All around the world, countries are printing money at an incredible rate to stem the tide of an economic collapse precipitated by a global pandemic.
And for many millenials, financial despotism is just run-of-the-mill at this point.
Between the financial crisis of 2008 and this new depression (Ray Dalio’s words), millenials have had to bear quite a lot of the system’s inability to foster a life of well-being, due to crippling amounts of wealth inequality. Granted, income has remained stagnant since the late 1960s, but the real issue that we face concerns wealth. Any young person knows that the amount they make in real time wages has been sapped by a rentiers economy and a health care premium that costs more than my property taxes. Wages are the same and housing prices have soared in some places up to six times the amount.
Many young people have gone to prestigious universities and have little to show for it besides a part time-job in the freelance or contractor sector and thousands of dollars in debt, while Harvard University lays off its workers. All despite its nearly 40 billion dollars in endowments.
This should not be normal.
But ever since Thomas Piketty’s book Capital in the Twenty-First Century published in 2013, he has taken pains to remind us that inequality is in fact quite normal. Meaning that if political policy and economic management do not step in and provide services for the lower and middle classes, destitution is the likely outcome. To speak of the golden years of the middle of the 20th century is actually a fluke in modern history.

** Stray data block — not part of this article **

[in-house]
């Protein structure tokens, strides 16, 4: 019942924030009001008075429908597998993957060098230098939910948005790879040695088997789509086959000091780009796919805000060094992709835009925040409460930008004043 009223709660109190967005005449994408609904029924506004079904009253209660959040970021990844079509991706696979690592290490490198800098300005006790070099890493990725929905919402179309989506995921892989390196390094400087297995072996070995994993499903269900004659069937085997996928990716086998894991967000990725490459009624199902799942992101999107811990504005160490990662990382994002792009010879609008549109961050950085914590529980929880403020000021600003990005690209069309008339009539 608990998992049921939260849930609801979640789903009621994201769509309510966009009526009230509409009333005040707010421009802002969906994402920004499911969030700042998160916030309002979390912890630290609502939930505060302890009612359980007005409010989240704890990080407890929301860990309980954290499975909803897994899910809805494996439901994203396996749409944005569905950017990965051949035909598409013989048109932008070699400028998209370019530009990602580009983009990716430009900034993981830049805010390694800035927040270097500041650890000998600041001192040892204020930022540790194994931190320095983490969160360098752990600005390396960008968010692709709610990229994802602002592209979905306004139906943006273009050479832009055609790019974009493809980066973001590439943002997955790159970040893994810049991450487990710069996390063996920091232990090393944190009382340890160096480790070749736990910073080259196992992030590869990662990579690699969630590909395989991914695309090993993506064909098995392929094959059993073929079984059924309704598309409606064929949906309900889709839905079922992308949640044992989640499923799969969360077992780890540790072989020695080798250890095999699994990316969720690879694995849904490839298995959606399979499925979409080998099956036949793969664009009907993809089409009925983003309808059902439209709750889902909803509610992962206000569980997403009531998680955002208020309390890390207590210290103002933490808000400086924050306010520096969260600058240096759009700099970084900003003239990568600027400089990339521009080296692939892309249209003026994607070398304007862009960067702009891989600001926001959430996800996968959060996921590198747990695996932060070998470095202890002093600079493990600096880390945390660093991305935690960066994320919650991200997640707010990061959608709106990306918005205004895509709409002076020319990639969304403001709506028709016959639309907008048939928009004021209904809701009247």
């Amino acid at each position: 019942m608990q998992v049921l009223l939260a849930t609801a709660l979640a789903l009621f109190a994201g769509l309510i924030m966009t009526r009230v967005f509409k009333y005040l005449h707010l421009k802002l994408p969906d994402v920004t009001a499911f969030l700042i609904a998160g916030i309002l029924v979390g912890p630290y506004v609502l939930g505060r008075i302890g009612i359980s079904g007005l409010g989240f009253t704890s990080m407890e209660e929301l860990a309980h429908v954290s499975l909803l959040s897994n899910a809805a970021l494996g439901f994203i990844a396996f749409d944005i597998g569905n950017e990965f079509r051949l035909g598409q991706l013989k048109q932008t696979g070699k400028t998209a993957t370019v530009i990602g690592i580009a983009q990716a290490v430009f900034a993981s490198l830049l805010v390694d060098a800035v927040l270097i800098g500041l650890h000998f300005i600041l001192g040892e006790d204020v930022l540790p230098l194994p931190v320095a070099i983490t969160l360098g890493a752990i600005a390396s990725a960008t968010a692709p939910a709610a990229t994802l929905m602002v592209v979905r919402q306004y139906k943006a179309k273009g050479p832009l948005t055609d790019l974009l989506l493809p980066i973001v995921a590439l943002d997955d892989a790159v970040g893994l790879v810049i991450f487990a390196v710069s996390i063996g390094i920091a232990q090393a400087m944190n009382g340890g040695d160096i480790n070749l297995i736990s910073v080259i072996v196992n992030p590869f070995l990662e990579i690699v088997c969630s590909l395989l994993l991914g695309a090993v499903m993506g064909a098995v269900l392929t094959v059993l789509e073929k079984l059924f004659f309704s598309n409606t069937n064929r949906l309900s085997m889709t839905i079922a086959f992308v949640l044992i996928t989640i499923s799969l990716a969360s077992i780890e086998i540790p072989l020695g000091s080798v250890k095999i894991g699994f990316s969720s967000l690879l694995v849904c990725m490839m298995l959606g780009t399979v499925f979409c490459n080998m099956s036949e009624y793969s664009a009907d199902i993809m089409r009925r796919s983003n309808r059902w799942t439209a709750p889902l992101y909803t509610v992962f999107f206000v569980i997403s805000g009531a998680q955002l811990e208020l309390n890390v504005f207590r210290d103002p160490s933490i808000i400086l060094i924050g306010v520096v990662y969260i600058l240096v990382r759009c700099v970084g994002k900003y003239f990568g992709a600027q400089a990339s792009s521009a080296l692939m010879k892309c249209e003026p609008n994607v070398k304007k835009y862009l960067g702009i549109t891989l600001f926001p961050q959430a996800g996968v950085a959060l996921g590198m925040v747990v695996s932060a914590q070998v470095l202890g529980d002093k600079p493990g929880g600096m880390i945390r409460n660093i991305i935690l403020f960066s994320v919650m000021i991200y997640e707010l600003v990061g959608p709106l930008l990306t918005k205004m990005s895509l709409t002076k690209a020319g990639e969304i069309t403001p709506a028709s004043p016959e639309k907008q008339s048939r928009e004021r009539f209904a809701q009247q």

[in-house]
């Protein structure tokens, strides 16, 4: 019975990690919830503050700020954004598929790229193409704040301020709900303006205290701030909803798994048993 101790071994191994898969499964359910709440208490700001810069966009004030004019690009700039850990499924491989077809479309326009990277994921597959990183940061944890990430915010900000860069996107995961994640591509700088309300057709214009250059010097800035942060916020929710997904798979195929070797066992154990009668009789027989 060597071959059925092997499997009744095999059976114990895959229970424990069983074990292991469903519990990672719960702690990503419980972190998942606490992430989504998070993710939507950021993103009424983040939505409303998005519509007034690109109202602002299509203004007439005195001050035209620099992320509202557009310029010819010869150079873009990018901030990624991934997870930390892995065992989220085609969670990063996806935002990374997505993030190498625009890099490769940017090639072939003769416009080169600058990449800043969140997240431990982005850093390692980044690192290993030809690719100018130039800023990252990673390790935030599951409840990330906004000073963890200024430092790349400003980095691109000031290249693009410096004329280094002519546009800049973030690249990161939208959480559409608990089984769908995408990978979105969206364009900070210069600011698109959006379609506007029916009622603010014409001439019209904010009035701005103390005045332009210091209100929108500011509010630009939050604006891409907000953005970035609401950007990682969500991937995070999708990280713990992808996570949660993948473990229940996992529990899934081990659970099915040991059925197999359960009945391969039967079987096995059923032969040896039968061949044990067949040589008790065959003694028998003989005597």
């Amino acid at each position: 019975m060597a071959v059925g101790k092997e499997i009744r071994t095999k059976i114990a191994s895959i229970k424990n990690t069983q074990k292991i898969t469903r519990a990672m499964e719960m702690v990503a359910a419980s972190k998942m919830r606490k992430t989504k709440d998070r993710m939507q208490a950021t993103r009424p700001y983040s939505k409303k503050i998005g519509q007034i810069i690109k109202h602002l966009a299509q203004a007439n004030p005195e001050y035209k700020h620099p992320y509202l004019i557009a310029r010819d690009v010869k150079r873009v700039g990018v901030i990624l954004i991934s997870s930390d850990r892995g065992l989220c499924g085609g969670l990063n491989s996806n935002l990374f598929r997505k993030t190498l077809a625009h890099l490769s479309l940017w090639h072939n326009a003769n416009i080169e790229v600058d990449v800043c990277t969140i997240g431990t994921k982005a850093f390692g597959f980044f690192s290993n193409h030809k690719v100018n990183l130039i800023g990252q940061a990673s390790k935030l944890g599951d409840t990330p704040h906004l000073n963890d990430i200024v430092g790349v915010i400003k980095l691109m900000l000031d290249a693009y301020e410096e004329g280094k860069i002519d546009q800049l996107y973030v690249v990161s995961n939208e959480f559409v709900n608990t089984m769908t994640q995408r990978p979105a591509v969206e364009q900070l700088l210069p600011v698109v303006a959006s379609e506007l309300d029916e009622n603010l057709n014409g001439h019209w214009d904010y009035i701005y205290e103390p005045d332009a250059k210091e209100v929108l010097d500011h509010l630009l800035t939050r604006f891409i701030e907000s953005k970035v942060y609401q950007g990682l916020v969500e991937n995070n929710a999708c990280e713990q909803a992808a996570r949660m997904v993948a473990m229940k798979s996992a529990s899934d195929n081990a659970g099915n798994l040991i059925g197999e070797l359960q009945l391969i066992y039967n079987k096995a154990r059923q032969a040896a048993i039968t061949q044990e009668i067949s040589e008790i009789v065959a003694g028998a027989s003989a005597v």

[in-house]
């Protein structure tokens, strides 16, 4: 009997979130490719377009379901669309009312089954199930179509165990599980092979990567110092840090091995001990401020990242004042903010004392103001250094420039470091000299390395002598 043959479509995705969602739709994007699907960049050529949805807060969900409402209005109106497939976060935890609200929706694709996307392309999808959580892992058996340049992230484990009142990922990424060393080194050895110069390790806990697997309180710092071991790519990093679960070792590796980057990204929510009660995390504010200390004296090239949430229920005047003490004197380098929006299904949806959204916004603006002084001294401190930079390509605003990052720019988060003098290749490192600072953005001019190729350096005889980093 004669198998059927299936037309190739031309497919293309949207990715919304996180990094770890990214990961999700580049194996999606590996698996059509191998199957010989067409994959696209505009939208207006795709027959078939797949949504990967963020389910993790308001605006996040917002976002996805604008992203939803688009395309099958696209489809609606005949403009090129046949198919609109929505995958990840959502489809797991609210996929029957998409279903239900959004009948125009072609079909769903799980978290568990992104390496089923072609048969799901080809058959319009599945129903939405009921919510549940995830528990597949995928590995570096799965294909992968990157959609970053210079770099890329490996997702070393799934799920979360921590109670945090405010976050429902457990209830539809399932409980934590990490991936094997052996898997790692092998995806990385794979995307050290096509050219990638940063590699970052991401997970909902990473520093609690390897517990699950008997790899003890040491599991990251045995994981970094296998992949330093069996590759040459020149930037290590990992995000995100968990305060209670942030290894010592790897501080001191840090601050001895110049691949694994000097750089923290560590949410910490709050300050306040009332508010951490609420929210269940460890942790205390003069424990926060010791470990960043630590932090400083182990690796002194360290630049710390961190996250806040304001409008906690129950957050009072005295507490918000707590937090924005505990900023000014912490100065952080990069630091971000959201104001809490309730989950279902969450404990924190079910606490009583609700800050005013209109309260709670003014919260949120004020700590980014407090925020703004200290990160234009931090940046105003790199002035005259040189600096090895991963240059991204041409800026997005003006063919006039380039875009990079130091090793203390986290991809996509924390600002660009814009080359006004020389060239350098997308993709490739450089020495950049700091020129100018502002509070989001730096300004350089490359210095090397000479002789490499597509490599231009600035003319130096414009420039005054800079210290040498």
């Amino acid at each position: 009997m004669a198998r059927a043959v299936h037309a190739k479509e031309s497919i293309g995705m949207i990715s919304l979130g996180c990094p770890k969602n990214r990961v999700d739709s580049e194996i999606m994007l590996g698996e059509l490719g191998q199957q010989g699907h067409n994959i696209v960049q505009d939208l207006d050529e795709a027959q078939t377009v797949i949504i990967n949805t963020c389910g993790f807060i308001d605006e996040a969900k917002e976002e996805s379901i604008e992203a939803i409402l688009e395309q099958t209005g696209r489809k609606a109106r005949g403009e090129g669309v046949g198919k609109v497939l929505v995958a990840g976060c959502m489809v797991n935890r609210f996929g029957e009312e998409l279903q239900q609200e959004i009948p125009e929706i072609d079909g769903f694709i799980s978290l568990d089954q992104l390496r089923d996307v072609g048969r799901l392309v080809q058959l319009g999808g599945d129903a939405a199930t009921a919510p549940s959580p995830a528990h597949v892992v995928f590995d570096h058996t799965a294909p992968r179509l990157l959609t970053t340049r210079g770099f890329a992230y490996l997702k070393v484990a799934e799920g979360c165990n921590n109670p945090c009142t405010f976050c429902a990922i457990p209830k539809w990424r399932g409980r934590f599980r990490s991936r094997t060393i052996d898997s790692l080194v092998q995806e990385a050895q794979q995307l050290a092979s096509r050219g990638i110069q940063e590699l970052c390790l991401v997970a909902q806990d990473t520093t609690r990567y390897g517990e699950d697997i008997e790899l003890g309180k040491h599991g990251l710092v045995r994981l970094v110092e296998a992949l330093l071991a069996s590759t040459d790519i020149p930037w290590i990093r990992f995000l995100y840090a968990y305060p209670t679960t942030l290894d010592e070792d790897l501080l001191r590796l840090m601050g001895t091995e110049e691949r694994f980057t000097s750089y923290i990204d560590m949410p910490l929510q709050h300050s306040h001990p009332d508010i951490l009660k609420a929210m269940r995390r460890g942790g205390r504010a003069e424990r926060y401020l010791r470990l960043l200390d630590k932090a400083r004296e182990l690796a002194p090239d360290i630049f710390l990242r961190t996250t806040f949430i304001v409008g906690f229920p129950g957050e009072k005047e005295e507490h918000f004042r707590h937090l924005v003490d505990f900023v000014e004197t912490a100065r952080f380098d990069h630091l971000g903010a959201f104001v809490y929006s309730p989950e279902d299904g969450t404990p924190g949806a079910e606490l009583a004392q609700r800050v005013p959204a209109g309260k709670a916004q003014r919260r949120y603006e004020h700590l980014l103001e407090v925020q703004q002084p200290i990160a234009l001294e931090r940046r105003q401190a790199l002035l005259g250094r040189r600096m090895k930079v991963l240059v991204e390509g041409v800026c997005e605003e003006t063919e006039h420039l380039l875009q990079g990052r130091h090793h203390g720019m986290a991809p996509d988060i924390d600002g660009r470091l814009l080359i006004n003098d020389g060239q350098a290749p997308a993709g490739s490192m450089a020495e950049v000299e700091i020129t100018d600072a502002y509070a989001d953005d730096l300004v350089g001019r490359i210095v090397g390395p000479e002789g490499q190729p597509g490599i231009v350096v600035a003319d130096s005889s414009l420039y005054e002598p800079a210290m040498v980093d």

That is one of the big takeaways from his book that makes it into the new documentary by Justin Pemberton, and is it any coincidence that I had to see this using KonoNow, an app that allows me to contribute funds to local art house theaters? It gave the whole thing an underground feel, as if I was going into the digital basement of the art world, putting on my beret and grabbing a white russian as I stirred the half and half and watched with terror the great history of capital as it unfolded.
While the story is largely tragedy, the documentary itself is beautifully visualized. At one hour and forty-two minutes, the documentary slides between various experts and historians, including Piketty himself, as they guide you from the movement of ternary and slave societies into the modern world of industrialism and capital. Images cascade and split the screen and arrive at a mile a minute, or sit and envelop you in their horror or beauty. Many parallels are made from the words spoken to the images laid before, sometimes in an obvious and dramatic way, other times in methods that are more subtle. At one point, the documentary pivots using old trains to new ones, and transitioning from transportation to technology with phones, the slide of the rail car to the slide of a smart phone, that really made me appreciate whoever edited the work and provided context for this new bout of “winner-take-all” digitization of wealth collection in new tech like cellphones and search engines.